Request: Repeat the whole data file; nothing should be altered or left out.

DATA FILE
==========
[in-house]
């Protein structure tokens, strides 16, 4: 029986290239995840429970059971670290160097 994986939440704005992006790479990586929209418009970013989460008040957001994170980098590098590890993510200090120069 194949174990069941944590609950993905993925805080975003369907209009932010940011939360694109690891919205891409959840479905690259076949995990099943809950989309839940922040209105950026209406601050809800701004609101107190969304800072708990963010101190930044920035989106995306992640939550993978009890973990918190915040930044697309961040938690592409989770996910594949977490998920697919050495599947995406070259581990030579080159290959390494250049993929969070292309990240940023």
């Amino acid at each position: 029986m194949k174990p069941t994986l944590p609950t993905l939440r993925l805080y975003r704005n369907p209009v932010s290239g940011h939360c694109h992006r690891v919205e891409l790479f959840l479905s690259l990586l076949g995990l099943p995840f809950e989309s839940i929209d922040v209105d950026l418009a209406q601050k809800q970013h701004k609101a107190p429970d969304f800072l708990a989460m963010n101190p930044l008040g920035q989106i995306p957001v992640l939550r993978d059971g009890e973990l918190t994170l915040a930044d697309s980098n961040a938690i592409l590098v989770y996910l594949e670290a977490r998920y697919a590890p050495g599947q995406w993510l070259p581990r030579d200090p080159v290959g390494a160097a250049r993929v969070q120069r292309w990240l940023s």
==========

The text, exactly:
[in-house]
């Protein structure tokens, strides 16, 4: 029986290239995840429970059971670290160097 994986939440704005992006790479990586929209418009970013989460008040957001994170980098590098590890993510200090120069 194949174990069941944590609950993905993925805080975003369907209009932010940011939360694109690891919205891409959840479905690259076949995990099943809950989309839940922040209105950026209406601050809800701004609101107190969304800072708990963010101190930044920035989106995306992640939550993978009890973990918190915040930044697309961040938690592409989770996910594949977490998920697919050495599947995406070259581990030579080159290959390494250049993929969070292309990240940023």
């Amino acid at each position: 029986m194949k174990p069941t994986l944590p609950t993905l939440r993925l805080y975003r704005n369907p209009v932010s290239g940011h939360c694109h992006r690891v919205e891409l790479f959840l479905s690259l990586l076949g995990l099943p995840f809950e989309s839940i929209d922040v209105d950026l418009a209406q601050k809800q970013h701004k609101a107190p429970d969304f800072l708990a989460m963010n101190p930044l008040g920035q989106i995306p957001v992640l939550r993978d059971g009890e973990l918190t994170l915040a930044d697309s980098n961040a938690i592409l590098v989770y996910l594949e670290a977490r998920y697919a590890p050495g599947q995406w993510l070259p581990r030579d200090p080159v290959g390494a160097a250049r993929v969070q120069r292309w990240l940023s």